“In all my career I have never advocated violence. I want to give the nation a more highly developed citizenship.” – Mother Jones
This week commemorates the anniversary of the Haymarket Affair, International Workers’ Day, and the claimed birthday of Mother Mary Harris Jones. While the United States’ official Labor Day falls in September, the international community celebrates workers and workers rights on May 1st, in recognition of actions taken by Americans in 1886, and the events that led up to the Haymarket Massacre.
On May 1, 1886, more than 300,000 workers in 13,000 businesses across the United States walked off their jobs in the first May Day celebration in history. In Chicago, the epicenter for the 8-hour workday organizers, 40,000 went out on strike. The strike continued for three days, and, though violence broke out between strikers and police in one location, the bulk of the strikers remained nonviolent.
On May 4th, a large rally was held in Chicago’s Haymarket Square, calling for the establishment of an eight-hour workday. The police were trying to disperse a public assembly when an unidentified person threw a bomb at the police. The police responded by firing on the workers, killing four demonstrators. Eight officers were also killed, and scores of people were wounded. One of the survivors of the events was “Mother” Mary Harris Jones.
“Pray for the dead and fight like hell for the living,” was Mother Jones’ notorious motto.
While Mother Jones sometimes used violent rhetoric in her inflammatory speeches, the actions she organized were nonviolent actions – boycotts, strikes, marches, walk-outs, work stoppages, rallies, speeches, and picketing. For all her appearance as a five-foot tall, one hundred pound, grandmother dressed in black dresses that were old-fashioned even for that period, Mother Jones was one of the most popular and effective labor organizers of her time. She was present at the Haymarket Massacre, and it is in recognition of these events that she began to claim her birthday as May 1st.
The exact date of her birth is uncertain, but we do know she was born in Cork, Ireland. When she was barely 10 years old, she witnessed the horrors of the potato famine, which drove her family from their homeland to Toronto, Canada. At twenty-three, she moved to the United States, and in 1861, she married George Jones. Six years, later, a yellow fever epidemic struck Memphis, killing George and their four children.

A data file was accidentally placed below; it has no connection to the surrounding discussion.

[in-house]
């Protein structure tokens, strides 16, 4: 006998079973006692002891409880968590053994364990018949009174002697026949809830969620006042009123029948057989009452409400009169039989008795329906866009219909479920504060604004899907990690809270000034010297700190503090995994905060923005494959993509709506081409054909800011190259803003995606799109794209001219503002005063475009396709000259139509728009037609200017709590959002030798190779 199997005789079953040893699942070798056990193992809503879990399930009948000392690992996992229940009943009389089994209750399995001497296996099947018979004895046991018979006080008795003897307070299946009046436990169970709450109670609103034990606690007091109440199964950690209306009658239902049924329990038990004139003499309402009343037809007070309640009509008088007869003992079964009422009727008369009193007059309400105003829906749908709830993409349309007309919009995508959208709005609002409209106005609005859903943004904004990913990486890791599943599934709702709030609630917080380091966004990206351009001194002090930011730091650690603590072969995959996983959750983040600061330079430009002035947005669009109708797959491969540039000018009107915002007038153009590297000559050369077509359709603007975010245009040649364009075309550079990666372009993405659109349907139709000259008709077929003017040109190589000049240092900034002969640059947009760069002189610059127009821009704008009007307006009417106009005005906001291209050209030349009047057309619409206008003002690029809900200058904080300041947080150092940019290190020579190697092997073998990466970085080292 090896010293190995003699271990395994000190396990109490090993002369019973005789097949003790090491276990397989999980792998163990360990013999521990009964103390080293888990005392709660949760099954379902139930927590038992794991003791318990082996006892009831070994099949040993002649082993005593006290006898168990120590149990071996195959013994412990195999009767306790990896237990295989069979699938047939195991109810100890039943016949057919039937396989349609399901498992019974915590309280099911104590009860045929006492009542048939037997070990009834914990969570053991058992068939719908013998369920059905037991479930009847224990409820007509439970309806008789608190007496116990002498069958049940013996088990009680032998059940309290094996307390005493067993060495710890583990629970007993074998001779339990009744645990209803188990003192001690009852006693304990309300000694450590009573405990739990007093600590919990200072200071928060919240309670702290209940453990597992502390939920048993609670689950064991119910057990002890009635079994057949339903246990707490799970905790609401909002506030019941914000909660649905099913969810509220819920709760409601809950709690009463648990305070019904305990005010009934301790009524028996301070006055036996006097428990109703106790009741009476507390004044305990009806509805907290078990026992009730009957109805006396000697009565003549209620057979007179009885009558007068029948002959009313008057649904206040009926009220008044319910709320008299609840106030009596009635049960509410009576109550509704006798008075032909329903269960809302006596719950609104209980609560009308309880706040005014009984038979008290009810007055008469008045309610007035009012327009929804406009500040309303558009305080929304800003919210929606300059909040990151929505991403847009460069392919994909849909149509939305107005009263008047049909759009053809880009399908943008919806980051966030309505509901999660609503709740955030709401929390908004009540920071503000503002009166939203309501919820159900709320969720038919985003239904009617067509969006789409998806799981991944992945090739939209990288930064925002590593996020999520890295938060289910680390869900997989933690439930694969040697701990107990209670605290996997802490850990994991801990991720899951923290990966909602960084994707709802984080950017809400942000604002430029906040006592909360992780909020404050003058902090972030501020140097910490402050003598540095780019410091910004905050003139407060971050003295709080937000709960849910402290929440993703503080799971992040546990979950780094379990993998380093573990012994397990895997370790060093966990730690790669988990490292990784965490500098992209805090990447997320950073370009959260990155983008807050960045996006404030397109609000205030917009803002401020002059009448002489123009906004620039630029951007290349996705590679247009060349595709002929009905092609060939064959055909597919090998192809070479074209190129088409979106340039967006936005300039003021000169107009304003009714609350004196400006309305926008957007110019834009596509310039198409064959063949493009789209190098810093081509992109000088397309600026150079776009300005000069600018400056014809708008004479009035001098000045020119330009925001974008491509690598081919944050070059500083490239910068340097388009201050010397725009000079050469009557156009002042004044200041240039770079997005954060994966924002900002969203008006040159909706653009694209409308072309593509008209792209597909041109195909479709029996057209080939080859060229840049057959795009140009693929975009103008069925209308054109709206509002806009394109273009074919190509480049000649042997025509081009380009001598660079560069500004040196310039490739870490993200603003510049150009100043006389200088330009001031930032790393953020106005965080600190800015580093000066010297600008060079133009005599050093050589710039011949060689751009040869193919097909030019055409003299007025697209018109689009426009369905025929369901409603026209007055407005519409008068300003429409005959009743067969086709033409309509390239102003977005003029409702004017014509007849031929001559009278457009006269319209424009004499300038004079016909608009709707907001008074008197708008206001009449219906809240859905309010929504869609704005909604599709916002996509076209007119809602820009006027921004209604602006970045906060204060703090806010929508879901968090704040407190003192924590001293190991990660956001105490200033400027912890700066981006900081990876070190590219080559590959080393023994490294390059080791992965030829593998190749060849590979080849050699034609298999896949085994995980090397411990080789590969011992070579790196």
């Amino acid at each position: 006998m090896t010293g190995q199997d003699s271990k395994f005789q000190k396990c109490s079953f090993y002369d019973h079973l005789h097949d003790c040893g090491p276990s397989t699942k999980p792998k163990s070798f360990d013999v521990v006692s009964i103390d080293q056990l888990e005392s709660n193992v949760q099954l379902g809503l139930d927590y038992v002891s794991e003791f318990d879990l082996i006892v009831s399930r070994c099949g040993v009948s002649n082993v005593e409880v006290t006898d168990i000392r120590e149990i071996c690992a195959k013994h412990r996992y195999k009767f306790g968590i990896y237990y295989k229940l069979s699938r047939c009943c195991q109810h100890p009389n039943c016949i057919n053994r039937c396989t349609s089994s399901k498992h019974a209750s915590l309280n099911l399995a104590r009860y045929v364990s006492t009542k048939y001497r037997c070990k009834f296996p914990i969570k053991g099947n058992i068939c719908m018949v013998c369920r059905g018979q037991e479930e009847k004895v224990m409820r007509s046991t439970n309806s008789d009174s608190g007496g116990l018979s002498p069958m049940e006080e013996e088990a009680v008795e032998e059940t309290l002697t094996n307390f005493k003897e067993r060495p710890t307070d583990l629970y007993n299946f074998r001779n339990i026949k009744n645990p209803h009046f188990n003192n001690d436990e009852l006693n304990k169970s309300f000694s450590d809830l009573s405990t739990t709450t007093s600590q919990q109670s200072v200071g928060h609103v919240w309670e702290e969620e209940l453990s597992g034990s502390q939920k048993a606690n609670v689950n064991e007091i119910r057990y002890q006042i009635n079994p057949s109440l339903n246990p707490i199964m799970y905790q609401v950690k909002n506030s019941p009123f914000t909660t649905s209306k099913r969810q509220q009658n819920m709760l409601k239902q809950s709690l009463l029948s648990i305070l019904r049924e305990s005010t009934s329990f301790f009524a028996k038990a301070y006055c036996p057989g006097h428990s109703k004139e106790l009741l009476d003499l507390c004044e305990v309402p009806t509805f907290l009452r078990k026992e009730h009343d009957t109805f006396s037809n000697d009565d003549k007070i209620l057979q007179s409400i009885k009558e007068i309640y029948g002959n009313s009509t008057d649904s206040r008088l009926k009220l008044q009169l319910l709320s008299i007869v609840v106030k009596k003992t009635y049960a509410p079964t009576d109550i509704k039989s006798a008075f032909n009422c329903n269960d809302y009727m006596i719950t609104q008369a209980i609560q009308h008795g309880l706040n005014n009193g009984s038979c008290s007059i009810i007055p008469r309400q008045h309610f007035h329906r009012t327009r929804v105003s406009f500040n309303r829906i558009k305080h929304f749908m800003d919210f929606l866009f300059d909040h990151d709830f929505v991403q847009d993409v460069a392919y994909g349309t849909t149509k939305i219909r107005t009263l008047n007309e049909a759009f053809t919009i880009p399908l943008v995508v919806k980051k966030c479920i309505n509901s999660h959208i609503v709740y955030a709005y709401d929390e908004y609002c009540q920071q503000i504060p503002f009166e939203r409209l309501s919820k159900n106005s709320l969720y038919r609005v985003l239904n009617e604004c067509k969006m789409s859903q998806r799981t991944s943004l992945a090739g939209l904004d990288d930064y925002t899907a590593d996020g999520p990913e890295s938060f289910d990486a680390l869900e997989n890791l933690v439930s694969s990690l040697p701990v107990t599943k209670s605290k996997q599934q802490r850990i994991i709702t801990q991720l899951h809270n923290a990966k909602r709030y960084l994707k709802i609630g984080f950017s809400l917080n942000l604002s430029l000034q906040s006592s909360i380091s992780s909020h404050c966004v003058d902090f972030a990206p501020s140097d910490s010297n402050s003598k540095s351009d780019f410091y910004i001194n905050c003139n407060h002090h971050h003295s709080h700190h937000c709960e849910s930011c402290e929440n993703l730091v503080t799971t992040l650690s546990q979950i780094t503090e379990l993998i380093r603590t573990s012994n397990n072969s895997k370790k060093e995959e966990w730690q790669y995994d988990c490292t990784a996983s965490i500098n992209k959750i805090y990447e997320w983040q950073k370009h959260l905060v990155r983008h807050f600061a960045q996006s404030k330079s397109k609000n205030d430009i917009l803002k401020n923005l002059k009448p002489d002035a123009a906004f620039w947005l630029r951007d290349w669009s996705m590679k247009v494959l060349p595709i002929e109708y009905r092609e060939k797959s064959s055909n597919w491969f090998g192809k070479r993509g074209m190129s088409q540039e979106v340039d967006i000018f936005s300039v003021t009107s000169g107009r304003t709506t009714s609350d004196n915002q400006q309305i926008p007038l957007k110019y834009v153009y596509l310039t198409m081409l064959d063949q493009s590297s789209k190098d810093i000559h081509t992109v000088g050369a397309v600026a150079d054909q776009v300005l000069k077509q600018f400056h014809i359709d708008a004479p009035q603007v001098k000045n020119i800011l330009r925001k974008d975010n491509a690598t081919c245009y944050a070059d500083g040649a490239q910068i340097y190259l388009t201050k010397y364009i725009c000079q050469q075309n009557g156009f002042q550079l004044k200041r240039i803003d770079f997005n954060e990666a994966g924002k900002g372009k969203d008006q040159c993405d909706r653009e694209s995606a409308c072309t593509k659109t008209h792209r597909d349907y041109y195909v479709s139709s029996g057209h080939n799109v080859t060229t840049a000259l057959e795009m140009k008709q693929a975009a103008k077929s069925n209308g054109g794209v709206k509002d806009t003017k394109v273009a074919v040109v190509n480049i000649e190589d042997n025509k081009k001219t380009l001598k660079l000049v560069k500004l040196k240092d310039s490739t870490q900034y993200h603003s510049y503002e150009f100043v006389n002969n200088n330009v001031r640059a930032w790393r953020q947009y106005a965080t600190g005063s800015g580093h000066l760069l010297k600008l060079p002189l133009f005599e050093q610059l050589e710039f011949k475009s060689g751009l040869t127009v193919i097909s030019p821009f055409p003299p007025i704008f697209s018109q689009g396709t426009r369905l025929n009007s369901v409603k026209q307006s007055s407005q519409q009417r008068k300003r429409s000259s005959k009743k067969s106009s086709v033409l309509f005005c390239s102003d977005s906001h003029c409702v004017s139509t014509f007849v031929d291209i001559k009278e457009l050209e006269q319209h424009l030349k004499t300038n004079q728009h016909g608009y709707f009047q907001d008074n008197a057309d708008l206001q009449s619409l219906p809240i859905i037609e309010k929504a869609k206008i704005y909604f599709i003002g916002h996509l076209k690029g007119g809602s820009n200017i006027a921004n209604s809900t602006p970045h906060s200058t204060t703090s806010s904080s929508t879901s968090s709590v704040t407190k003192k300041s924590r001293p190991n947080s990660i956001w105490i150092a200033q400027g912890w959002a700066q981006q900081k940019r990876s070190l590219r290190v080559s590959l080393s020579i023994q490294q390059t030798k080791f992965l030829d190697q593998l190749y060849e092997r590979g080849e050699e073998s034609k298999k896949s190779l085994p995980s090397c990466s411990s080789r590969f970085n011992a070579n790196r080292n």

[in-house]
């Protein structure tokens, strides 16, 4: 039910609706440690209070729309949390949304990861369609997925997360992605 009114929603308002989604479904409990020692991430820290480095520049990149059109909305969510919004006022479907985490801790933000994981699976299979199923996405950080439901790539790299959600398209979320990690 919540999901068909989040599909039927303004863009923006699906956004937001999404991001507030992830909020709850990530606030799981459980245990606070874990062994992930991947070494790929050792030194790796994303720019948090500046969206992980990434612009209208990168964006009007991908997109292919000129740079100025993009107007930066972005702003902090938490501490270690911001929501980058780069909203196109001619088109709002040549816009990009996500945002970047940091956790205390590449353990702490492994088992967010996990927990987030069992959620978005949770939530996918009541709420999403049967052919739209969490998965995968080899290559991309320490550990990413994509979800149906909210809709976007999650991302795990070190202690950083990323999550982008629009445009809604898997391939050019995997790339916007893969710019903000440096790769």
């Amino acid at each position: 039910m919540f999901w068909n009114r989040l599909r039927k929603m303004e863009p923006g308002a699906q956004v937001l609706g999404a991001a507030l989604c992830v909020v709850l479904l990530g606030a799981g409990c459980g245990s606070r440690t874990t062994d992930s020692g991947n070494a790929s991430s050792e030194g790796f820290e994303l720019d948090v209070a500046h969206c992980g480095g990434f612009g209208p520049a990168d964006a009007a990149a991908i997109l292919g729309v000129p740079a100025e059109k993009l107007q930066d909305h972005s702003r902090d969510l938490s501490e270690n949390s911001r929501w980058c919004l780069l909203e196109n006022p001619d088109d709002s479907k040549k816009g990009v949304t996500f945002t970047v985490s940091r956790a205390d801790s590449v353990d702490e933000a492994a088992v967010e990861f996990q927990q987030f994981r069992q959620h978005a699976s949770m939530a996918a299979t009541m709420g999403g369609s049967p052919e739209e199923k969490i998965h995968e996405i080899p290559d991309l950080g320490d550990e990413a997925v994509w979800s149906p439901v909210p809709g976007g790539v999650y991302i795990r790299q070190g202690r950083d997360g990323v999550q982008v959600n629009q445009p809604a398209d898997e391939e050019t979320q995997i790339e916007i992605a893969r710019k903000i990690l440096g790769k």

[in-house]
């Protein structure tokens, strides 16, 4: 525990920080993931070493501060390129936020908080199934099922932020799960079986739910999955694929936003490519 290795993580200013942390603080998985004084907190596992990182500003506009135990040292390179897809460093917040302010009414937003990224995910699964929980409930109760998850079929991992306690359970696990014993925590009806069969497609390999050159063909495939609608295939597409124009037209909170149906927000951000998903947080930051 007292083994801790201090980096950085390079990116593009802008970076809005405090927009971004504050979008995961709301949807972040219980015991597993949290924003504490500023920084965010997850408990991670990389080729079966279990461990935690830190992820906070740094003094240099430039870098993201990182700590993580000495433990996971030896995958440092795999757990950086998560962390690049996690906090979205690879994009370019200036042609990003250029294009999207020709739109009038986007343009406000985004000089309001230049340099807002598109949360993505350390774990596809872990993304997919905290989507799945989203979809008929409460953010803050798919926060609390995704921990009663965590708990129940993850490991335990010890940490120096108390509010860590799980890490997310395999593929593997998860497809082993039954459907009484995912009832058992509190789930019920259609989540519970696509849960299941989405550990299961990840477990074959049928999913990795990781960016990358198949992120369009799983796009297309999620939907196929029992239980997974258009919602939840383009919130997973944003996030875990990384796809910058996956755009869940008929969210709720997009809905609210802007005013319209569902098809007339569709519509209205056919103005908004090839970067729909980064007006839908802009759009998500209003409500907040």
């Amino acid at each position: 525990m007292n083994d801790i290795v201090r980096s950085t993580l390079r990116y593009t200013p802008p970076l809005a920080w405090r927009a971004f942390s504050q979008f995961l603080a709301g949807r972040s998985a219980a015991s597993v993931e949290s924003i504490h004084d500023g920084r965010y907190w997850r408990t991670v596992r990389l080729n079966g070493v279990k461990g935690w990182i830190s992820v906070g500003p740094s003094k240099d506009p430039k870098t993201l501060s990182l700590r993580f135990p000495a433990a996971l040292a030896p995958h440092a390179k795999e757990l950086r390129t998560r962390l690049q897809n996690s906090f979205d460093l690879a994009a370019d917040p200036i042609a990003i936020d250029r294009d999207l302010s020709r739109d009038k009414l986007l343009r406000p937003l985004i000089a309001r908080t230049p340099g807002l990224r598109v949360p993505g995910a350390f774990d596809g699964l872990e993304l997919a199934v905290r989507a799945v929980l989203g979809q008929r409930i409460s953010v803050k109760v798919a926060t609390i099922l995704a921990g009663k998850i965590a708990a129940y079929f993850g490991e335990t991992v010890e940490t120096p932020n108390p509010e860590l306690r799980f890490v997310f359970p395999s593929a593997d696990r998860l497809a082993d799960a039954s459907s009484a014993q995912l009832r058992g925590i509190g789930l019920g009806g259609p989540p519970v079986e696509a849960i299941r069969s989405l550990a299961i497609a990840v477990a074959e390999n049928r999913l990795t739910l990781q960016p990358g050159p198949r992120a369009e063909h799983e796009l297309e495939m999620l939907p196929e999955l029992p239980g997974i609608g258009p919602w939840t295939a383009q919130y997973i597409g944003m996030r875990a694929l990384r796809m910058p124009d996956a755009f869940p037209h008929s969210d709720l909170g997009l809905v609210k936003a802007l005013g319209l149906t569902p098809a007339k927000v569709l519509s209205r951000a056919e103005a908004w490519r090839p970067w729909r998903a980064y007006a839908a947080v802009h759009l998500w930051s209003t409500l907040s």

Biographer Elliott Gorn writes, “Now a 30-year-old widow, Jones returned to Chicago and dressmaking, where her tiny shop was burned out in the great fire of 1871. For the next quarter century, she worked in obscurity. As the new 20th century approached, Mary Jones was an aging, poor, widowed Irish immigrant, nearly as dispossessed as an American could be. She had survived plague, famine, and fire, only to confront a lonely old age.”
Beginning with rebuilding work after the great fire of 1871, Jones became involved with the Knights of Labor. When they dissolved, she began organizing with the United Mine Workers. She cofounded the IWW (Industrial Workers of the World), which at its founding was the only labor organization that included women, immigrants, African Americans and Asians in the same organization. Mother Jones traveled the country by rail and foot. From the late 1870s through the early 1920s, Mother Jones participated in hundreds of strikes in all regions of the country.
“My address is like my shoes,” she said, “It travels with me. I abide where there is a fight against wrong.”
In 1903, Jones organized children who were working in mills and mines to participate in a “Children’s Crusade”, a march from Philadelphia to the summer home of President Theodore Roosevelt in New York with banners demanding “We want to go to school and not the mines!” The campaign succeeded in raising public awareness, and was widely covered by the newspapers during the two months of the march.
She died on November 30th, 1930 and claimed to be 100 years old. At one point in her life, when she was denounced on the floor of the United States Senate as the “grandmother of all agitators,” she replied: “I hope to live long enough to be the great-grandmother of all agitators.”
This article is from Rivera Sun’s book of nonviolent histories that have made our world. Click here for more information.
Rivera Sun is a change-maker, a cultural creative, a protest novelist, and an advocate for nonviolence and social justice. She’s a love-based revolutionary and the author of The Dandelion Insurrection, The Way Between and ten other fiction, non-fiction and poetry books. Her essays and writings are syndicated by Peace Voice, and have appeared in over a hundred journals nationwide. Rivera Sun speaks and facilitates workshops in strategy for nonviolent change across the country and around the world. She connects the dots between the issues, shares solutionary ideas, and inspires people to step up to the challenge of being a part of the story of change in our times. www.riverasun.com
Learn more: Mother Jones Magazine’s biography of Mary Harris Jones: http://www.motherjones.com/about/what-mother-jones/our-history
Photo Credit: Mother Jones, American labor activist, by Bertha Howell, Public Domain, https://commons.wikimedia.org/w/index.php?curid=1629059